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Adrien Field

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The Fashion Loophole

Posted: 08/11/2010 6:33 pm

A few months ago, the New York Times published an article, "Plan B: Skip College" asking the question, "Is college really necessary?" For most of the fastest growing careers (nurses aids, customer service representatives and store clerks), the answer is no, but what about for the fastest shrinking: fashion media?

With both the school year and New York Fashion Week about to kick back into schedule, anyone looking to get into this business should take stock of where the industry is headed.

Media jobs and entry-level positions in fashion are as rare these days as hand-beaded couture. The only openings at Vogue and ELLE involve the messengered packages containing dress samples, and the only people leaving are going out feet first in those same garment bags.

Meanwhile, blogging sensations such as fourteen-year-old Tavi and flamboyant Filipino Bryanboy are writing magazine columns for the likes of Harper's Bazaar or foreign editions of ELLE on little more than notoriety and passion.

It all calls into question the relevance of a college degree for aspiring fashion critics. Why go to school and rack up a debt it would take almost a lifetime as a fashion writer to pay off? What if starting a blog was the new journalism degree?

Back ten or fifteen years ago, before the internet came along to slay the imperial hierarchy of the fashion industry, if you wanted to break into magazines, the process was straightforward: go to college, intern for a couple years and usually find a paid editorial job upon graduation. Once there, you'd still have to slave away for about a decade until you got a pretty comfy spot with your own assistant.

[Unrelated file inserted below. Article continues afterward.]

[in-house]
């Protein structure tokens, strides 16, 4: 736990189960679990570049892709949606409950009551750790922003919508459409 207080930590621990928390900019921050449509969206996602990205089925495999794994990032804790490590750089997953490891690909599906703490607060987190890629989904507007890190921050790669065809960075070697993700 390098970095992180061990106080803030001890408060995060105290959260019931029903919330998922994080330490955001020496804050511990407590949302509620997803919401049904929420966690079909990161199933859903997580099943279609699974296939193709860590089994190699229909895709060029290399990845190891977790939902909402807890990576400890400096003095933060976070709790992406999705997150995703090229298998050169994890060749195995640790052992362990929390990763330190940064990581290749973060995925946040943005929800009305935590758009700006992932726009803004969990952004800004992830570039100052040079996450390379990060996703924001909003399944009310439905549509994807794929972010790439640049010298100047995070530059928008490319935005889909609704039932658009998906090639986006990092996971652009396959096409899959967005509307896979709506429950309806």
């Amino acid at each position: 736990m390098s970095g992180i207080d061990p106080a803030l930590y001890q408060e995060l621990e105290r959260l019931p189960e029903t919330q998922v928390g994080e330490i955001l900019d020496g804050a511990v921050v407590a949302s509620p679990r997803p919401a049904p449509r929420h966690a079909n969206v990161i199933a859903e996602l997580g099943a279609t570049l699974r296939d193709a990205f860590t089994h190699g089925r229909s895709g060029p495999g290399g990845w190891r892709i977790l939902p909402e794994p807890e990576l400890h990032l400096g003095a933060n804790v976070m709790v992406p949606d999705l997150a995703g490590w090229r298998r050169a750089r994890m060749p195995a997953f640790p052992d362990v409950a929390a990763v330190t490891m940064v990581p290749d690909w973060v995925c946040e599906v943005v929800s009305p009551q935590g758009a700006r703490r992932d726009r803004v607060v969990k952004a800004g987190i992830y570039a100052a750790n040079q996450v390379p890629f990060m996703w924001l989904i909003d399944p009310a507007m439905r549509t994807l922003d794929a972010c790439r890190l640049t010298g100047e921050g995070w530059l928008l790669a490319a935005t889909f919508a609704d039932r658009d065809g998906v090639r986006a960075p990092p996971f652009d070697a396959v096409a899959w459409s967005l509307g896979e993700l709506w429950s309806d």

Nowadays you can get further, faster, by skipping that entire system and staking out on your own. All you have to do to get a byline is start a blog, gain a following, and you've printed your own resume and credentials. Since access to fashion has exploded with the internet (the most visible example can be experienced trying to wade through the blogger pool at New York Fashion Week), anyone can have valid opinion. If those opinions happen to be funny, unique, or just contain lots of pretty pictures, you might just be further ahead than someone slaving away in the fashion closet at Seventeen.

Of course, it's not really as easy as that. Just publishing a blog is not by itself the master key into Conde Nast or Hearst, but it can be an entrée. If you write consistently about relevant topics and land yourself on the fashion PR radar, you start the process of making industry contacts, which is really the goal of any internship.

My own story followed a similar path. I created a fashion blog back in 2007 during my freshman year of college as a creative outlet to talk about something I loved. That ended up leading to editing a larger online magazine, which brought me to my first fashion week. Flash forward three years and I'd dropped out of NYU and had a masthead title at a major magazine without ever fetching anyone coffee. There are some details I'm leaving out, obviously, but that's the abridged version.

Anna Wintour once said, "You either know fashion or you don't." Clearly Anna knew what she was talking about, as the Vogue Editor-in-Chief never attended college but helms the most powerful magazine title in the industry.

 
 
 

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